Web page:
The 1852 Harvard-Yale Trophy Oars:
The Birth of American Intercollegiate Sports
Online Auction: 17–24 May 2022 • 3:00 PM EDT • New York

The 1852 Harvard-Yale Trophy Oars: The Birth of American Intercollegiate Sports 17–24 May 2022 • 3:00 PM EDT • New York

S otheby’s is proud to present the Trophy Oars from the inaugural 1852 Harvard–Yale Regatta, in a single lot sale, open for bidding 17-24 May 2022.

Franklin Pierce

The rivalry between Harvard and Yale is an institutional staple, marked by competitions each year—including the annual football match, “The Game,” and the annual hockey match—but its origins lie in the oldest American intercollegiate athletic competition: “The Race.” First contested in 1852, the inaugural Harvard-Yale Regatta predates “The Game” by 23 years, and it remains one the most venerable contests in this storied rivalry. The Trophy Oars from this inaugural race—now the oldest continual intercollegiate athletic competition in the United States—were presented by future President Franklin Pierce to Harvard, whose Oneida prevailed over Yale’s Shawmut on Lake Winnipesaukee.

The 1852 Harvard-Yale Trophy Oars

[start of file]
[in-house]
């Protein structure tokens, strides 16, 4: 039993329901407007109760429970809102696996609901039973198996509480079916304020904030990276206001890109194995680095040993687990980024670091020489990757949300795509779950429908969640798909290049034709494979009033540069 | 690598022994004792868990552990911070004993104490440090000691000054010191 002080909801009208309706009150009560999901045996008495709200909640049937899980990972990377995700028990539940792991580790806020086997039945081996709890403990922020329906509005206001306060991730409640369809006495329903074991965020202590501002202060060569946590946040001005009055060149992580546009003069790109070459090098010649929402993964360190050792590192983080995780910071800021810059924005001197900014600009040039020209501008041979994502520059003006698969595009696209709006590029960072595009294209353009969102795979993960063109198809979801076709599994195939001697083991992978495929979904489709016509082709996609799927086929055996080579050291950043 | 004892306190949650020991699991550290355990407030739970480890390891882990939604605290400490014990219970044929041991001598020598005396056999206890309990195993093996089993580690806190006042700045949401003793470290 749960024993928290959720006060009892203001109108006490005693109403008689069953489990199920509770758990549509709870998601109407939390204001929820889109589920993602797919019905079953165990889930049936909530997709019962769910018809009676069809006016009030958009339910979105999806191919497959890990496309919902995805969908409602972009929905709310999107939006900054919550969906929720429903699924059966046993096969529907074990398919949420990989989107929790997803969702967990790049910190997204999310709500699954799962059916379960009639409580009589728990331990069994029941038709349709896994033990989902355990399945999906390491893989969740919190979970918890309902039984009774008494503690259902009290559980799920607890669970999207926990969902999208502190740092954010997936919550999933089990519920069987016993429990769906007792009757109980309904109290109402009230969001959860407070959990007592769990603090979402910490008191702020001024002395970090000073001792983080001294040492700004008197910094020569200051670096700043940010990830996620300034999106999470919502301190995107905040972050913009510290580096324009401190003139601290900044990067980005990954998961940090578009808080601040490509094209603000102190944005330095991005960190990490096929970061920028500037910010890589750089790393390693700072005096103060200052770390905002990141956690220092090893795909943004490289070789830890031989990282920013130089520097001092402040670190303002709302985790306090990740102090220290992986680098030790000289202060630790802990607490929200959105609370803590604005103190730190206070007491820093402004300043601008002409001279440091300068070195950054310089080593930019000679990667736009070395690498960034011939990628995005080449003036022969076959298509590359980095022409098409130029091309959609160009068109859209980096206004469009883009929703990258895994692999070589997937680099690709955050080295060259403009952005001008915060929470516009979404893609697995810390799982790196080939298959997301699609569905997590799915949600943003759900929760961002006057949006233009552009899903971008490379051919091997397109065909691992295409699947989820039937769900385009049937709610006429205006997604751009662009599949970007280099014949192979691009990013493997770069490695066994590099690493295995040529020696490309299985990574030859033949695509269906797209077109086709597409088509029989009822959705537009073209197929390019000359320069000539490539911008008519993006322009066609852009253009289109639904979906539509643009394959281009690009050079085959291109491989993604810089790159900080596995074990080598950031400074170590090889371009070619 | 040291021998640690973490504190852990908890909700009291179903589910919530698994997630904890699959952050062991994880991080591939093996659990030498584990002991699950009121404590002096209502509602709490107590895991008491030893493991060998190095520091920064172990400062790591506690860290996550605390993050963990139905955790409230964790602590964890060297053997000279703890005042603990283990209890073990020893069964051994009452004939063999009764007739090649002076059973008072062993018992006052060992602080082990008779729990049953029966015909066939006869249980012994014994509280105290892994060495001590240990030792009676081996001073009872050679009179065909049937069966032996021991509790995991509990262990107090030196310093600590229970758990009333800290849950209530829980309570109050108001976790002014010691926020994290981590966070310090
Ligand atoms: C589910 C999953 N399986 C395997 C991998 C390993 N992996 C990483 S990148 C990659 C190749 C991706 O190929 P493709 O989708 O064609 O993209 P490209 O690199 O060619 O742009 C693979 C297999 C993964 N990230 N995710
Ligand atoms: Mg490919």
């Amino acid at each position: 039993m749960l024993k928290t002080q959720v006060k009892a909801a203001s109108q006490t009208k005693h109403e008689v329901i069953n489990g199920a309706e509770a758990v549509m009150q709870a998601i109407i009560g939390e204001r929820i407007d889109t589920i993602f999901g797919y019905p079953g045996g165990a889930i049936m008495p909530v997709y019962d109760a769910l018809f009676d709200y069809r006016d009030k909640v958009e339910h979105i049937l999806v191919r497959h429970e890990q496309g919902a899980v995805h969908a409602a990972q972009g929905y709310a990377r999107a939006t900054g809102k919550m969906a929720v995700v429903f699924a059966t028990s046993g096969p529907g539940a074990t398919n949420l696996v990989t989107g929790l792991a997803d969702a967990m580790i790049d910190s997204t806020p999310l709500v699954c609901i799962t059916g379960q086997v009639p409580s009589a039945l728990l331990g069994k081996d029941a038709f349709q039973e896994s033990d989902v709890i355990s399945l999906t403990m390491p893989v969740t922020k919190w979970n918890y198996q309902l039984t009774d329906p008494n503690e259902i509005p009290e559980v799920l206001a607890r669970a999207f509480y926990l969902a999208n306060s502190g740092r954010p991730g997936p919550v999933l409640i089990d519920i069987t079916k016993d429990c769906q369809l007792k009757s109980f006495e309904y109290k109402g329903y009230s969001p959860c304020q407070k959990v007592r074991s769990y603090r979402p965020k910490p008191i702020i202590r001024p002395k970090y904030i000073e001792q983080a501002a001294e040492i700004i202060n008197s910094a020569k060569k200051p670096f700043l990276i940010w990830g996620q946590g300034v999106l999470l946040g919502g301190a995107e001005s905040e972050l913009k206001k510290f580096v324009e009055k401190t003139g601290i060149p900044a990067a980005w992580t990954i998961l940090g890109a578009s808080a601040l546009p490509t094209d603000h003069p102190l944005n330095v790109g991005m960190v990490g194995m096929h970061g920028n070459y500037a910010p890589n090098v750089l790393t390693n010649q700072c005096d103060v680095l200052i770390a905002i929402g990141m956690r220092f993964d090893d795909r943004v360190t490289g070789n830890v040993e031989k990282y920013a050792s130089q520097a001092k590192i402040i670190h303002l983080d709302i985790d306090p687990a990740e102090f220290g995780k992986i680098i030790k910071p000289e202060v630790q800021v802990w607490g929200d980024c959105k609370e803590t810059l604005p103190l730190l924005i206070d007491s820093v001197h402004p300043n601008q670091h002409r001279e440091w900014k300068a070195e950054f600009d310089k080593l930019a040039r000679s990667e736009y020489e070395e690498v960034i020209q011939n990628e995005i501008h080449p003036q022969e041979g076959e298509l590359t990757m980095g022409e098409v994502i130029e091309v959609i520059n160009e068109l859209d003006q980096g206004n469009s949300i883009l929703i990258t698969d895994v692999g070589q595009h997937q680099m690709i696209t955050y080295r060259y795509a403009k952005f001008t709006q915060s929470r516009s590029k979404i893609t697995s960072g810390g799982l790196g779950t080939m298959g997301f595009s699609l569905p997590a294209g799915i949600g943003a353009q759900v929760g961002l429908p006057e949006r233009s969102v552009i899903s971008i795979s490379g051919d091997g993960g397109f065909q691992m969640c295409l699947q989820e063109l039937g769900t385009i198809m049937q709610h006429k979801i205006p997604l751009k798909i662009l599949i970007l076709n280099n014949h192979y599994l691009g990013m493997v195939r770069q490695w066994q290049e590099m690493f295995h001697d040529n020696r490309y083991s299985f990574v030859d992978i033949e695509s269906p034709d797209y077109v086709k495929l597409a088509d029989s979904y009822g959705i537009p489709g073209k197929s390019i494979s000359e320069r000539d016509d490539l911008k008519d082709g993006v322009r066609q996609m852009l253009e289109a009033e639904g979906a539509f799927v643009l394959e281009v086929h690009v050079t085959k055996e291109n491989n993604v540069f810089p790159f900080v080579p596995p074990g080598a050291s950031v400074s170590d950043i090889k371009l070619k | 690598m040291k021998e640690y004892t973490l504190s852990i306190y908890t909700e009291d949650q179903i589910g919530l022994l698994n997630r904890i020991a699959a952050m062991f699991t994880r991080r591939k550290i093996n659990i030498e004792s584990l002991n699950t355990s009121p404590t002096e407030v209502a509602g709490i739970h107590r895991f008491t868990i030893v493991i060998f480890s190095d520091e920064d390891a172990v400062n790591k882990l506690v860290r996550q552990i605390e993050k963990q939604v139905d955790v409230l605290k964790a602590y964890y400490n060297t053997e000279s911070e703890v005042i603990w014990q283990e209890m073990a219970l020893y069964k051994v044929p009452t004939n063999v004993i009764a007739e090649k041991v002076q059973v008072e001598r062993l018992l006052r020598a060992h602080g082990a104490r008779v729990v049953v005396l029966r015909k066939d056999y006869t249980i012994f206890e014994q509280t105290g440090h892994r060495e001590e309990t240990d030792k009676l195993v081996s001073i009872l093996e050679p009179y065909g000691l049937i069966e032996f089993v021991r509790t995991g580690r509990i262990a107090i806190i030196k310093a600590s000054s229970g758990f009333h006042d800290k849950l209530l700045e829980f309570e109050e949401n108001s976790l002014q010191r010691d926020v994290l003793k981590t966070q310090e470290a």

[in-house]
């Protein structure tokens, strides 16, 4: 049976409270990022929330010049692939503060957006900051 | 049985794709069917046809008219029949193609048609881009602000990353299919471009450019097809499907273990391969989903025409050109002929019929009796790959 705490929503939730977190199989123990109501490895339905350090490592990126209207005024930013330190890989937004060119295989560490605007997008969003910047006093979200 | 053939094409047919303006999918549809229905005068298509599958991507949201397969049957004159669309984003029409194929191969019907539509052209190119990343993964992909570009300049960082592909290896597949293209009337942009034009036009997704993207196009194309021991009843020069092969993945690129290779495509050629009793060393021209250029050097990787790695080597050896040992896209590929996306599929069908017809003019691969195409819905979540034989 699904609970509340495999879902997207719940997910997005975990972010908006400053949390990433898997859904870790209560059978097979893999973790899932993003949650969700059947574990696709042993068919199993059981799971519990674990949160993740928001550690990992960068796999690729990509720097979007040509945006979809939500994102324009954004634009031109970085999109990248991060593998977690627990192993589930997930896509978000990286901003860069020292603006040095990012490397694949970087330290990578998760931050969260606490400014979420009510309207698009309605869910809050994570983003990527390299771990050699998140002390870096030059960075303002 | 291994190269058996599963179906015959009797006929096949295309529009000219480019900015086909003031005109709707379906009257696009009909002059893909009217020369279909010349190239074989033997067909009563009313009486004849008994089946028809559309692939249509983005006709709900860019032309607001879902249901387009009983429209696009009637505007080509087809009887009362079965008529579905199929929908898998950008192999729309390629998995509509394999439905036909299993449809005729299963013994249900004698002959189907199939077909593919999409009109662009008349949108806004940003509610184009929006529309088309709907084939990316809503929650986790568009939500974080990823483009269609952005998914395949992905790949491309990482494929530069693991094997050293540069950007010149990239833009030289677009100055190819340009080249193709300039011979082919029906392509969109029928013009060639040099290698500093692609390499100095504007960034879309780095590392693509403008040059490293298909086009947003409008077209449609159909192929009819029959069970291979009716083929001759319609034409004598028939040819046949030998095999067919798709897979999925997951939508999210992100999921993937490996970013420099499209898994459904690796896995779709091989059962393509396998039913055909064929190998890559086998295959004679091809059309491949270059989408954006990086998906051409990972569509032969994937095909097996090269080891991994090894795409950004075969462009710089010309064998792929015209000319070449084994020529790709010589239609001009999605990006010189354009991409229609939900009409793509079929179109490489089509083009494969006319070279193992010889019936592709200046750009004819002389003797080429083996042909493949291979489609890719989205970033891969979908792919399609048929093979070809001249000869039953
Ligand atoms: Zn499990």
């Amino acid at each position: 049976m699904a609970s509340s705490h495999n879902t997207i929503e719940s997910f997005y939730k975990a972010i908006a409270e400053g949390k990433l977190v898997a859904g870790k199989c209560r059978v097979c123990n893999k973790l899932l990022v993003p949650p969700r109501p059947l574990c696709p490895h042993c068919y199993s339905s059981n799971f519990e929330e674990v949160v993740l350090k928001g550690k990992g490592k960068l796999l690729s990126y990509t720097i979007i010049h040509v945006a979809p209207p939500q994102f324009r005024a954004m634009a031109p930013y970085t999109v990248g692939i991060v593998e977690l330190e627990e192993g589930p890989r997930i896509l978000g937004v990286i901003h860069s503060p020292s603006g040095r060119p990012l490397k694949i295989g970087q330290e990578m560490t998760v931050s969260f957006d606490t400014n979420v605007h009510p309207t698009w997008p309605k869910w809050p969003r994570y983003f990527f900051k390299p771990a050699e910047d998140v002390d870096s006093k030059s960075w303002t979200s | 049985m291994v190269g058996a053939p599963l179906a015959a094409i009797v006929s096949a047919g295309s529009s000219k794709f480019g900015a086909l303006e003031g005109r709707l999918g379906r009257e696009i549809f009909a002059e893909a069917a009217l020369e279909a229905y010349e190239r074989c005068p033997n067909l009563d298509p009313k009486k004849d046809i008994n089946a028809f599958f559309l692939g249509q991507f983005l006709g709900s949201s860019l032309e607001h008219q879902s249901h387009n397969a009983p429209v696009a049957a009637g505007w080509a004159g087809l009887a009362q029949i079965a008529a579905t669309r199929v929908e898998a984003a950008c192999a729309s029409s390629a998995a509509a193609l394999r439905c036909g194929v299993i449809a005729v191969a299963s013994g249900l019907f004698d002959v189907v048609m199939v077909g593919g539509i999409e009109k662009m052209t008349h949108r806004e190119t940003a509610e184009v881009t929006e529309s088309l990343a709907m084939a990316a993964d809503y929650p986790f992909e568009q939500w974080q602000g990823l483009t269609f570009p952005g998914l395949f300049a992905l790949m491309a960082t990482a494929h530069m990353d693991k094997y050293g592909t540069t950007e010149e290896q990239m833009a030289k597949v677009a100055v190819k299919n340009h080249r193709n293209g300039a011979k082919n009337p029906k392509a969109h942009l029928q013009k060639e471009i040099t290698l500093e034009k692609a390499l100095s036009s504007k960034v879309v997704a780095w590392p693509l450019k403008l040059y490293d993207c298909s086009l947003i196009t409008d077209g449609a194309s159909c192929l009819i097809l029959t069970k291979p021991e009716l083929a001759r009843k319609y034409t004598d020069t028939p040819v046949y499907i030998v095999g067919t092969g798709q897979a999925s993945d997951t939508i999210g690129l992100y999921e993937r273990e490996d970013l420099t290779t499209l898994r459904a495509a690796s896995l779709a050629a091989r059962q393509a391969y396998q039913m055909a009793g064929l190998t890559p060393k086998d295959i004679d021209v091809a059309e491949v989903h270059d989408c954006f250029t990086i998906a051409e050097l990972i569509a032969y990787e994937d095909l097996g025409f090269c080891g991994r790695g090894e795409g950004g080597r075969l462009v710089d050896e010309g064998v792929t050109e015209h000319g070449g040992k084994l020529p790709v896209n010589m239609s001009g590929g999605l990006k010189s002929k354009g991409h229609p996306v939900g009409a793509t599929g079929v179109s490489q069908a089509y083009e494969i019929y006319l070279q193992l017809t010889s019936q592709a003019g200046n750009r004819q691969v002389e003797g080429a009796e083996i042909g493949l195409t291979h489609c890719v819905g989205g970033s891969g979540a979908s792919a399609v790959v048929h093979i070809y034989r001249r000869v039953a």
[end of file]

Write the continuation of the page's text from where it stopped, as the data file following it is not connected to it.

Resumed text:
Harvard Varsity, 1911

But “The Race’s” debut was more than the first sporting match between the two universities—it was the very inception of organized American intercollegiate sports, now a pillar of the college experience. The camaraderie and intense rivalries born out of the intercollegiate spirit shape not only students’ and alumni’s lives, but have come to define the world of American sports—and American culture at large. These rivalries are legendary—whether it be Alabama-Auburn, Michigan-Ohio State, North Carolina-Duke, or Army-Navy—and their annual matches are an essential platform for Americans to celebrate their regional, national, and collegiate identities.

Yale Varsity, 1915

Sotheby’s is honored to present this relic of American sports history, continuing its long-standing tradition of offering the most important artifacts of sport, including the Olympic Manifesto—the foundational document outlining the birth of the modern Olympic Games—which sold for $8.8 million, making it the current world auction record for any piece of sports memorabilia; The Founding Rules of Basketball by James Naismith, which sold for $4.3 million in 2010; and Michael Jordan’s Regular Season Game Worn Nike Air Ships, which sold for $1.47 million in 2021, marking a world record for the highest price achieved for a pair of sneakers at auction.

Banner Image: Henry S. Peck/Manuscripts and Archives/Yale University

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